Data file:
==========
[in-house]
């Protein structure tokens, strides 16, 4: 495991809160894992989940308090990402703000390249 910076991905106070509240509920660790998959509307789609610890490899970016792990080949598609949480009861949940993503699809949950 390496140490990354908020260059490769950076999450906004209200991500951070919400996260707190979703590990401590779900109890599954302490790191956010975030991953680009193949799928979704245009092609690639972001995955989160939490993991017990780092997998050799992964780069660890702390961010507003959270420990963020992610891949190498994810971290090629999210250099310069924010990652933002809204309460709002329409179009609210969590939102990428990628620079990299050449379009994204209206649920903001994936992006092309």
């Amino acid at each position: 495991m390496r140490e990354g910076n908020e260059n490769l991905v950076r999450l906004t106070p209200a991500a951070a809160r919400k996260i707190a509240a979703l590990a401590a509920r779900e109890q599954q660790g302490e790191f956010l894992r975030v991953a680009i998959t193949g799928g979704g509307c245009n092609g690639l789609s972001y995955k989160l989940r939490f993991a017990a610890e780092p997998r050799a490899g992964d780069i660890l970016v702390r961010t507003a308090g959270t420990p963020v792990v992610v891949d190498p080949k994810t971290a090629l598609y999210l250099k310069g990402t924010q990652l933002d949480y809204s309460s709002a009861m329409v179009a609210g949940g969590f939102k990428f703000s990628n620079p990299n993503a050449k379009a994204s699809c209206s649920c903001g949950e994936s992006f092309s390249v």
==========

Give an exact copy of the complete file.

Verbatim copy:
[in-house]
């Protein structure tokens, strides 16, 4: 495991809160894992989940308090990402703000390249 910076991905106070509240509920660790998959509307789609610890490899970016792990080949598609949480009861949940993503699809949950 390496140490990354908020260059490769950076999450906004209200991500951070919400996260707190979703590990401590779900109890599954302490790191956010975030991953680009193949799928979704245009092609690639972001995955989160939490993991017990780092997998050799992964780069660890702390961010507003959270420990963020992610891949190498994810971290090629999210250099310069924010990652933002809204309460709002329409179009609210969590939102990428990628620079990299050449379009994204209206649920903001994936992006092309």
């Amino acid at each position: 495991m390496r140490e990354g910076n908020e260059n490769l991905v950076r999450l906004t106070p209200a991500a951070a809160r919400k996260i707190a509240a979703l590990a401590a509920r779900e109890q599954q660790g302490e790191f956010l894992r975030v991953a680009i998959t193949g799928g979704g509307c245009n092609g690639l789609s972001y995955k989160l989940r939490f993991a017990a610890e780092p997998r050799a490899g992964d780069i660890l970016v702390r961010t507003a308090g959270t420990p963020v792990v992610v891949d190498p080949k994810t971290a090629l598609y999210l250099k310069g990402t924010q990652l933002d949480y809204s309460s709002a009861m329409v179009a609210g949940g969590f939102k990428f703000s990628n620079p990299n993503a050449k379009a994204s699809c209206s649920c903001g949950e994936s992006f092309s390249v």